One of Creole Louisiana’s most accomplished figures, Dr. Rivers Frederick, transcended the challenges and limitations of the late 19th and early 20th century American South and ranks among the nation’s foremost pioneers of medicine and surgery. Born May 24, 1874 on the Dr ouillard Plantation on the Mississippi River, just north of New Roads in Pointe Coupee Parish, Louisiana, Riv ers F rederick was one of 11 children of George Scott Frederick and Armantine Dalcourt Frederick. He was baptised one month later, on June 28, at old St. Francis Church of Pointe Coupee.
The Fredericks were outstanding members of their community and noted for their educational attainment and industry. Unlike most share-cropping families of the American South, the Fredericks, in time, amassed enough capital to purchase their own farm, which they named St. Jo seph Plantation in honour of the husband of the Virgin Mary and patr on of all who labour.

The hard road to medicine

In 1890, at the age of 26, Rivers F rederick left the family farm for New Orleans where he enrolled in Straight University. He graduated from the English course on his 29th birthday in 1893. Determined to enter the medical profession, Frederick enrolled in the Medical College of New Orleans University but transferred in 1896 to the
College of Physicians and Surgeons in faraway Chicago, Illinois. He never received any of the scholarships available to other students, but financed his education by tutoring other medical students and from assistance by family members. Rivers Frederick received his M.D. in 1897, the first known person of African-American ancestry to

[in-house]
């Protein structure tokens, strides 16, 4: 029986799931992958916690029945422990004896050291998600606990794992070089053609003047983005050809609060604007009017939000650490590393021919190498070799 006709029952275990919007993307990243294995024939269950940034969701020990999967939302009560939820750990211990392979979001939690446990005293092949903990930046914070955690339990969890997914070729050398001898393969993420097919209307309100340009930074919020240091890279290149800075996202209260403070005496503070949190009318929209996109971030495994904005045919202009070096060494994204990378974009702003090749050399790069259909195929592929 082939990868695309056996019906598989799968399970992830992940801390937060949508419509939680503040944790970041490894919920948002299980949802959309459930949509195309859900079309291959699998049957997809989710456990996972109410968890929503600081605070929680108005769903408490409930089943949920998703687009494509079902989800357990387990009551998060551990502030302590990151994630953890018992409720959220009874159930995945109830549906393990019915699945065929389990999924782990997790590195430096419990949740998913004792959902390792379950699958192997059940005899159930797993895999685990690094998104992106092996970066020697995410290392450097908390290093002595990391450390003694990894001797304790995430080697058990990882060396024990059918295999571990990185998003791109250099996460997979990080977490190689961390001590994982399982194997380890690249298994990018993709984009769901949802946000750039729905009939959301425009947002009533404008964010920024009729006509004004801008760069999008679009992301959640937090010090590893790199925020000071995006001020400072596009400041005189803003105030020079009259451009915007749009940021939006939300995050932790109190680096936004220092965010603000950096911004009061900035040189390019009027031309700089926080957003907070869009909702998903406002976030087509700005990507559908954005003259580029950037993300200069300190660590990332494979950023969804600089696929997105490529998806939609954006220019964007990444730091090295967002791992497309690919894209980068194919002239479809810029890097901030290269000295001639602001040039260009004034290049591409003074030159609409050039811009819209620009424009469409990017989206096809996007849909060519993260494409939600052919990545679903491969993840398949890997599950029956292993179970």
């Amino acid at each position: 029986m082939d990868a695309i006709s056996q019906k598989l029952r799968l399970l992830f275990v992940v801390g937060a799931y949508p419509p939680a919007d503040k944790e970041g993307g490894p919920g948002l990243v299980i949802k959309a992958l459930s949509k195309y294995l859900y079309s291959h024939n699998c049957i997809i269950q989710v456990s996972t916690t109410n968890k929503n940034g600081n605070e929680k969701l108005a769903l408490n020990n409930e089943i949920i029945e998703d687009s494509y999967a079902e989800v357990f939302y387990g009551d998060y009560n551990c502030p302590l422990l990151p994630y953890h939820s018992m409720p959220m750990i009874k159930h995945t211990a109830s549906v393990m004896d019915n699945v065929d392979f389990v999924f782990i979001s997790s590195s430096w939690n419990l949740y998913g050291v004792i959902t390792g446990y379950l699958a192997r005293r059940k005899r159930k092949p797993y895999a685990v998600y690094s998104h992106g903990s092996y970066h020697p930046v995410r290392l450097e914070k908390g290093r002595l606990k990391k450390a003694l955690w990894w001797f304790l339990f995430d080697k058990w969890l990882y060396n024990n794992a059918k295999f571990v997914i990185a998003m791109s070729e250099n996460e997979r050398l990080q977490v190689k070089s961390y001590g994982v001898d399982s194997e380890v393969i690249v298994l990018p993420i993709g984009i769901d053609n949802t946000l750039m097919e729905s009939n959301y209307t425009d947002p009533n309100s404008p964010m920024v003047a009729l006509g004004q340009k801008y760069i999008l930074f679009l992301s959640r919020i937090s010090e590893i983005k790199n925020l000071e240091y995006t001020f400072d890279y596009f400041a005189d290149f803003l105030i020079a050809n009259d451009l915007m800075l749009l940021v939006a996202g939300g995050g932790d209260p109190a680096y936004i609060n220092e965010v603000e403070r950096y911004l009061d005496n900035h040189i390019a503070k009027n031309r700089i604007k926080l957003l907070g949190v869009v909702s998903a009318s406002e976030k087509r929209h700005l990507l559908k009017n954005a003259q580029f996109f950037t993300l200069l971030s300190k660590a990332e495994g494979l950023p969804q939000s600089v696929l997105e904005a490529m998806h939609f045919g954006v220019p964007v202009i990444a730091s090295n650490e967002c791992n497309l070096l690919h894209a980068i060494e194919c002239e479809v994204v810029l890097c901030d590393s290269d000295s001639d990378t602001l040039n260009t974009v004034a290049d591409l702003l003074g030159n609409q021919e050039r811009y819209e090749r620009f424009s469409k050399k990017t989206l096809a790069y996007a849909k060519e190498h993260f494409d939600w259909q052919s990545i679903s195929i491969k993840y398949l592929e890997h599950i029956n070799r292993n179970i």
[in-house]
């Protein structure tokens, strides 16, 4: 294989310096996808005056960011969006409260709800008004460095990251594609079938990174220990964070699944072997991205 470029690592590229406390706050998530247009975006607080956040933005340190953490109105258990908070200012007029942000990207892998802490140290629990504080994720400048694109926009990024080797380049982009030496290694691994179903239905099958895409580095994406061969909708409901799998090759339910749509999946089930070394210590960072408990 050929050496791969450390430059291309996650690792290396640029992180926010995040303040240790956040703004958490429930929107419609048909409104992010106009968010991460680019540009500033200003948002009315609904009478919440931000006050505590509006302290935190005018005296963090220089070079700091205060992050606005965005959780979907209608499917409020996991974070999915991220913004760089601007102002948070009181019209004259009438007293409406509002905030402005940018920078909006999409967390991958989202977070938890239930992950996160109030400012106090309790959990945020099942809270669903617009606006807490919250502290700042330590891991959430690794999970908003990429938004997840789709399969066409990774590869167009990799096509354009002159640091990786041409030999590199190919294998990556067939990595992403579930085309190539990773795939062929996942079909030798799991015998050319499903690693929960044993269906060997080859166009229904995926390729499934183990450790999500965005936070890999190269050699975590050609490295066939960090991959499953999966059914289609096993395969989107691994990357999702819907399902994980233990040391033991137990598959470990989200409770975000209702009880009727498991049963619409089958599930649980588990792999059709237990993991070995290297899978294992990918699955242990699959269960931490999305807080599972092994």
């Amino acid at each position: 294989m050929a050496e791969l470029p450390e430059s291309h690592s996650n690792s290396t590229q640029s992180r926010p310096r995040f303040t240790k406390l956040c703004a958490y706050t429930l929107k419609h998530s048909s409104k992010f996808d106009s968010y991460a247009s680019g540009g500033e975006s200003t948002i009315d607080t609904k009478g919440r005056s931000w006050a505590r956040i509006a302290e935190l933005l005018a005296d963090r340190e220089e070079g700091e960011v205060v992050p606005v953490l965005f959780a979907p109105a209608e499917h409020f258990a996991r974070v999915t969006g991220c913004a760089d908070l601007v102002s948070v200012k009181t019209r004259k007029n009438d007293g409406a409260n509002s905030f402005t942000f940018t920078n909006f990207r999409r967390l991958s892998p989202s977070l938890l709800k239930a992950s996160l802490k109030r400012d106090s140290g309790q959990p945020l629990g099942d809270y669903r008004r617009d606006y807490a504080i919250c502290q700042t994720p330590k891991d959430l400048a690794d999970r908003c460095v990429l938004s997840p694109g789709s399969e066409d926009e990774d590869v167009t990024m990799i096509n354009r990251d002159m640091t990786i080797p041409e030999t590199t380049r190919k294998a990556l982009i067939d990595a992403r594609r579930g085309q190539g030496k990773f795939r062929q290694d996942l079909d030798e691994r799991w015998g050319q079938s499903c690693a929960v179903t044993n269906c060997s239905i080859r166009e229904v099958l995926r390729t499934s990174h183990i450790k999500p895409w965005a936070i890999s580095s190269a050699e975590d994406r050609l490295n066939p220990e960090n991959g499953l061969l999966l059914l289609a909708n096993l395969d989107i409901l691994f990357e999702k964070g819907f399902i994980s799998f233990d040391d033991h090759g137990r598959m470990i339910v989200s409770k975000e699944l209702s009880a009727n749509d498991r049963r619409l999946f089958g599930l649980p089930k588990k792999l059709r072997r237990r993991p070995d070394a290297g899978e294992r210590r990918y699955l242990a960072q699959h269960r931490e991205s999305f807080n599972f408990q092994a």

graduate from that institution.

Frederick was one of the few Americans awarded an 18-month internship at the John B. Murphy Surgical Clinic at Cook County Hospital. He was one of only 12 of the 64 graduates of the College of Physicans and Surgeons to receive the honour, which was based on a two-day competitive examination.
After much consideration, Dr. Rivers Frederick returned to his native Louisiana. On May 2, 1898, he filed an affidavit in the Pointe Coupee Parish Courthouse to set up practice in his home community. He was the first known person
of African-American ancestry in the medical profession in Pointe Coupee, at a time when there were fewer than 50 of his counterparts in the entire state of Louisiana. He attracted a large clientèle, consisting of persons of many ethnicities. This was a distressed period in the history of Pointe Coupee Parish, however, as a series of levee failures and floods had impoverished much of the population.

Frederick moved to Honduras and held the postof surgeon-in-chief at a small government hospital in El Roi Tan. There, he contracted malaria. After recovery, he returned to Louisiana, to set up practice in the city of New Orleans. There he was to receive the recognition he rightly deserved. He held the post of Assistant Professor of Surgery at Sarah Goodridge Hospital on Canal Street from 1904 until 1908. It was during this time, in 1906, that Dr. Rivers Frederick married his first wife, Adele Bouis. A first child, Pearl Frederick, was born a year later.

From 1908 until 1913, Dr. F rederick was Chief Surgeon at Sarah Goodridge. While at this post, the Fredericks’ second child, Lolita, was born in 1911. During 1913-1932, Dr. Frederick was surgeon for the Southern Pacific Railway. In 1923, Dr. Rivers F rederick was one of the founders of the Louisiana Lif e Insurance Company. He served, in turn, as board member, secretary, vice president, president and principal stockholder of the company which provided insurance coverage to African-Americans.

In 1932, Flint-Goodridge Ho spital was established, and Dr. Frederick was named Chief of Sur gery. He serv ed in that capacity until 1950. Meanwhile, his first wif e having died, Dr. F rederick married Eloise Clarke. Their child, Rivers Frederick Jr. was born in 1939. Fredericks’ accomplished career did not slacken as he passed middle age. In 1934, he